Organic architecture implied much more than the reform of architecture. Indeed, as Frank Lloyd Wright fashioned it, it meant the reform of the entire society. Or, to put it another way, Wright hoped to reform society through architecture. Frank Lloyd Wright even went so far as to suggest that his homes would have a positive effect on the divorce rate. (He never specified how long it would take for his buildings to produce such a neneficial effect.) Certainly, Frank Lloyd Wright believed he could have a salutary impact on the workplace. His justly renowned Johnson Wax Building (1936) in Rancine, was calculated to improve the morale and productivity of the employees there. Apparently, it had precisely that effect. No less ambitious was Frank Lloyd Wright 's effort to construct a utopian city.
It has been started that Frank Lloyd Wright belonged to "the anticity party in American thought". Here, Frank Lloyd Wright had plenty of company, for hostility to the city has run like a red skein through our culture. Thomas Jefferson, whom Frank Lloyd Wright greatly admired in spite of the former's toleration of cornices, saw the city as a cancer sore upon the body politic. Twentieth-century U.S. architect were scarcely more nuanced in their view of cities. "The modern city", Frank Lloyd Wright often quipped, "is a place for banking and prostitution and very little else". Considering his rather dim view of bankers (an animus Frank Lloyd Wright shared with Henry Ford), it is a wonder that Frank Lloyd Wright brothered to draw a distinction here. In any event, Frank Lloyd Wright saw the typical U.S. (and presumeably European) city as overgrown, overcrowded, and exceendingly impersonal. For him, the modern city was, in a word, unnatural. But Frank Lloyd Wright was not any more pessimistic about cities than Karl Marx was about capitalism. Marx held that capitalism bore the seeds of its own destruction, but that human agency should accelerate the inevitable. Frank Lloyd Wright believed that the demise of the U.S. city was ineluctable and that Frank Lloyd Wright could provide a gentle assist.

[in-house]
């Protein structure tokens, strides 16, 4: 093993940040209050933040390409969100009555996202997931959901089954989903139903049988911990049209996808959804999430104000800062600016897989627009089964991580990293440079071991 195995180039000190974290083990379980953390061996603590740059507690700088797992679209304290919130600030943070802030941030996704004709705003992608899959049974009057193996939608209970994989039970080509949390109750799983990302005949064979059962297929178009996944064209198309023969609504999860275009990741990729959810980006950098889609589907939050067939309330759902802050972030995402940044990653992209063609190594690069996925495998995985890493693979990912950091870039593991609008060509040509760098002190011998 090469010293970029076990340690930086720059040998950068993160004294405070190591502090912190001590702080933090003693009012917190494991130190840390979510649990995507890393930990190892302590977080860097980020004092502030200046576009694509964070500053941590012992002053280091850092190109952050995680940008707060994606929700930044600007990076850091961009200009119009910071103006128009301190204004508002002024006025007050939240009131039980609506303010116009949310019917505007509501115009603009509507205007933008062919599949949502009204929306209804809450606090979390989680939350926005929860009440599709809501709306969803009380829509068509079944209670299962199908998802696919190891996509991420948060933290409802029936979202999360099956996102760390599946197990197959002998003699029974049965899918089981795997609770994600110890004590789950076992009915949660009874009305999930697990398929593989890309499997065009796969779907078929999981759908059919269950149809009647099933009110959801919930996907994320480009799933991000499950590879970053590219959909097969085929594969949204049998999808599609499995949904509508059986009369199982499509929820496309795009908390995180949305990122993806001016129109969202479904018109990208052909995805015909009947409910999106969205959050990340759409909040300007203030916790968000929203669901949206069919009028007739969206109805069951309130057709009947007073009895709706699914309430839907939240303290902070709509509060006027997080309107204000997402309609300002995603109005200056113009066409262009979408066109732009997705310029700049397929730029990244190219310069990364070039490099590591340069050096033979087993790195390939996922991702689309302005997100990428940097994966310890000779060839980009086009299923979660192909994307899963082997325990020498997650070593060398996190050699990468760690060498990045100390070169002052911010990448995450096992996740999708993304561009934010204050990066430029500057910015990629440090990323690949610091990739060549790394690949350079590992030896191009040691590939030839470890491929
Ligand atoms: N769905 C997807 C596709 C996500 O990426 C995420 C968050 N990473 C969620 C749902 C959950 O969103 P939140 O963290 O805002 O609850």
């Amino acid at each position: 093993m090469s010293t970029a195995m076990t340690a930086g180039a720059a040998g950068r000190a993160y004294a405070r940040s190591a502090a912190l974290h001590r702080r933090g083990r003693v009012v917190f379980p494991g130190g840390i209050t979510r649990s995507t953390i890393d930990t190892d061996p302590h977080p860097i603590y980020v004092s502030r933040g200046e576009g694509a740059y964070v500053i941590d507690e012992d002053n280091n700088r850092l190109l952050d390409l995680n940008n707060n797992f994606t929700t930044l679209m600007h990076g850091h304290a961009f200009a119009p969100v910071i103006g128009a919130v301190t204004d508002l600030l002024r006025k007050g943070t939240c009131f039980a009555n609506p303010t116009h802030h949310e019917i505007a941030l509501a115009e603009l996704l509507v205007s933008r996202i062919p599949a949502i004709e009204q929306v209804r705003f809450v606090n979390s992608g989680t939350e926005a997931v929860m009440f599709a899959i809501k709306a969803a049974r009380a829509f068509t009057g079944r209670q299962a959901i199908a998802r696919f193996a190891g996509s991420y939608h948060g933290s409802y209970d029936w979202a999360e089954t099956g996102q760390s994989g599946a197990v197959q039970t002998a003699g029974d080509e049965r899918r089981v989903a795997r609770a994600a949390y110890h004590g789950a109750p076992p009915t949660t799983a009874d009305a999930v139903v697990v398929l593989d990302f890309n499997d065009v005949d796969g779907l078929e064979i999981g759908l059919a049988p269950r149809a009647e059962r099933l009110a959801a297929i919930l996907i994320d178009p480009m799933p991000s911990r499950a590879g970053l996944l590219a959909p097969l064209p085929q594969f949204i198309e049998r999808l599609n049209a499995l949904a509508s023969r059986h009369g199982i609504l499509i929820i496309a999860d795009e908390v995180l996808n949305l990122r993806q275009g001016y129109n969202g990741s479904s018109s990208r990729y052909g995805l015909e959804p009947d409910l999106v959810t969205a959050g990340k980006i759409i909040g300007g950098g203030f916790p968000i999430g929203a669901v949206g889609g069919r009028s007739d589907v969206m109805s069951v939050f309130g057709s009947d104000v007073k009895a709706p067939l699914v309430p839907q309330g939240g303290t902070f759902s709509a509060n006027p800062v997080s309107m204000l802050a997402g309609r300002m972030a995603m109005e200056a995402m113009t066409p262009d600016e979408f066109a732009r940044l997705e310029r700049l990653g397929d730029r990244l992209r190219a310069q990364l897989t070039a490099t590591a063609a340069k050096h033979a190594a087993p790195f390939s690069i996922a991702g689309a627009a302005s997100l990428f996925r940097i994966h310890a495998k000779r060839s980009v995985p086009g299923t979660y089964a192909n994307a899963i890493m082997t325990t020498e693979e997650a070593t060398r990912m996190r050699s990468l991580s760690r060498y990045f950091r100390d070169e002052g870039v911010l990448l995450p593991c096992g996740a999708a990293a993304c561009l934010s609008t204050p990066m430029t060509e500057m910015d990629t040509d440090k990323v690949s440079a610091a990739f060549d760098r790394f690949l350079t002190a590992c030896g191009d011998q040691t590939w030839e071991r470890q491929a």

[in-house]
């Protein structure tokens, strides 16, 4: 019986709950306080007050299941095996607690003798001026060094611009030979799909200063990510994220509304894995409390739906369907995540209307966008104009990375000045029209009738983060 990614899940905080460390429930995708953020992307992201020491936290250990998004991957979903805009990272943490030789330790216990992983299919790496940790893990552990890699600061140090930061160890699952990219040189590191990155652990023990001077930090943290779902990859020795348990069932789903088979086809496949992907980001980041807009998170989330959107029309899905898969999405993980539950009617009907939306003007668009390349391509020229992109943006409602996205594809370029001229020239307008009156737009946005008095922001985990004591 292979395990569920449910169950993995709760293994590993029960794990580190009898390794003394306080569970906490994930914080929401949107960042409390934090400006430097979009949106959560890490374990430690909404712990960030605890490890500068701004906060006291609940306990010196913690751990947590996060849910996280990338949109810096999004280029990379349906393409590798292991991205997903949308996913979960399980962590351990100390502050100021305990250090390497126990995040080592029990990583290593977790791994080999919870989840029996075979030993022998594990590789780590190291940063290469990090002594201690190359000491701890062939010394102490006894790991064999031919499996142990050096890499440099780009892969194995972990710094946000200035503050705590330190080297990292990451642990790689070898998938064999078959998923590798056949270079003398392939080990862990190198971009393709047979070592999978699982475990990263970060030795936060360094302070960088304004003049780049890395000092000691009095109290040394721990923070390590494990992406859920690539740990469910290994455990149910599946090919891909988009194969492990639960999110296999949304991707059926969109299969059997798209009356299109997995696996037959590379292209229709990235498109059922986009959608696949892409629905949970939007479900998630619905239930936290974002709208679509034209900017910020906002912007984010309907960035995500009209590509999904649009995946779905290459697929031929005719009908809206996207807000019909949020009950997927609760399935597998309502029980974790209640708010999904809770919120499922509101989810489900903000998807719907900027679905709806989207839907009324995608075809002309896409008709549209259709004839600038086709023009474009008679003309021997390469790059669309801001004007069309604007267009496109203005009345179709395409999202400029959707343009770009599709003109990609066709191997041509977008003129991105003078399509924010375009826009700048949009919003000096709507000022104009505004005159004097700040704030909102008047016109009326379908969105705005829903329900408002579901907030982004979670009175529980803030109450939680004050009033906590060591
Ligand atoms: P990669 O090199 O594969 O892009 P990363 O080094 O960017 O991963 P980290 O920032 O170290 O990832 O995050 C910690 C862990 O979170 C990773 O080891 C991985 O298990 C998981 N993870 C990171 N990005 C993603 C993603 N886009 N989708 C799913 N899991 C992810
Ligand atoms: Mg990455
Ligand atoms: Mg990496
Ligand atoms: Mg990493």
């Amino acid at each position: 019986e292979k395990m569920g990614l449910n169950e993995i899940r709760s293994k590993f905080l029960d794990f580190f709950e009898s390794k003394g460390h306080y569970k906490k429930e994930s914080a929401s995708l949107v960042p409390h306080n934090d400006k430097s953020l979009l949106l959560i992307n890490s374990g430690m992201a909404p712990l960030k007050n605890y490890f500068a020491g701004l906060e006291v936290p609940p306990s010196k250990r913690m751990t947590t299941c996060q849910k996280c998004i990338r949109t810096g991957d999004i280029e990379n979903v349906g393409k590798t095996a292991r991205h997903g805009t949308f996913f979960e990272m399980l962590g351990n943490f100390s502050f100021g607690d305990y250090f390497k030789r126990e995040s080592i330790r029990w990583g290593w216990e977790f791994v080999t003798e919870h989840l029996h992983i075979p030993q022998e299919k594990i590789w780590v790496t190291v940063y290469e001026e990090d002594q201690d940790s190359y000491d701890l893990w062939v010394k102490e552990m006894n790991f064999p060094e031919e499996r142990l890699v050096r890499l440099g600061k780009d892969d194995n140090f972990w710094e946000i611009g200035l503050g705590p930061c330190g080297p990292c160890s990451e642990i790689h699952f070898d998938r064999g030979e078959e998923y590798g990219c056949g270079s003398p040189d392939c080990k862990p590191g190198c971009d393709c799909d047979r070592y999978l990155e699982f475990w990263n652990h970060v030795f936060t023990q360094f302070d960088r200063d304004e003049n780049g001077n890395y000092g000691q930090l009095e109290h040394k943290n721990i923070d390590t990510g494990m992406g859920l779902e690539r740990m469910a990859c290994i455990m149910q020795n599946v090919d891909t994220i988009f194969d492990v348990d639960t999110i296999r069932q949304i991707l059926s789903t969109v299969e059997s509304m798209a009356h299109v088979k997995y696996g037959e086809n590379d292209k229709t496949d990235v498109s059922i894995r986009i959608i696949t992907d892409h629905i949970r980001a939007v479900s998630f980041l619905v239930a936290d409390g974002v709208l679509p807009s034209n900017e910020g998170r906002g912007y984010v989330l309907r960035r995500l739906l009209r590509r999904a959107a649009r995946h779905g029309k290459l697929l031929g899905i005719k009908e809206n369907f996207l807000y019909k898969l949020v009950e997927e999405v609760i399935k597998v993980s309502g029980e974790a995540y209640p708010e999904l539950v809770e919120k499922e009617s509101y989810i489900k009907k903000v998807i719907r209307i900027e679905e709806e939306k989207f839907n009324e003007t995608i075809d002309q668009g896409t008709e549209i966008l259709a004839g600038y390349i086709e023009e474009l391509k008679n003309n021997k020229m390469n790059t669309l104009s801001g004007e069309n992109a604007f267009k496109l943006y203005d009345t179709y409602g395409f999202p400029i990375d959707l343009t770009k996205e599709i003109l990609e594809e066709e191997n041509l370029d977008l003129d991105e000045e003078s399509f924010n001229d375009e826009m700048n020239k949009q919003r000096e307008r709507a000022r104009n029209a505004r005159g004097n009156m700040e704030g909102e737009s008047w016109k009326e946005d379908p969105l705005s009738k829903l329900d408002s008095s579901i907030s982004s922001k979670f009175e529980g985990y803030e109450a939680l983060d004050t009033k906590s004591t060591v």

Frank Lloyd Wright reserved his choicest epithets for New York City. His ire was especially aroused there by the abundance of skyscrapers, "an exaggerated superconcetration that would have shocked Babylon". Not only did skyscrapers engender congestion and pollution, but by blocking out sun and light, they turned Manhattan into a perpetual "City of Night". Worst of all, the skyscraper "has no higher ideal of unity than commercial success".
Antipathetic to the city though he was, Frank Lloyd Wright at the same time took advantage of what urban, environments had to offer. Virtually all of his books, for instance, were published in New York City. If not enamored of urban civilization, Frank Lloyd Wright nonethless was fond of urban diversions. His most memorable urban structure, the Guggenheim Museum (1957), completed just two years before death, is situated in the middle of Manhattan. About as emphatic a rejection of post-and-beam architecture as is possible, the Guggenheim imaginatively blends structural solidity with visual fluidity. It has been said of it that the viewer is constantly kept "on the road". The city that Frank Lloyd Wright despised, ironically enough, now has as major landmark one of the architect's most daring creations.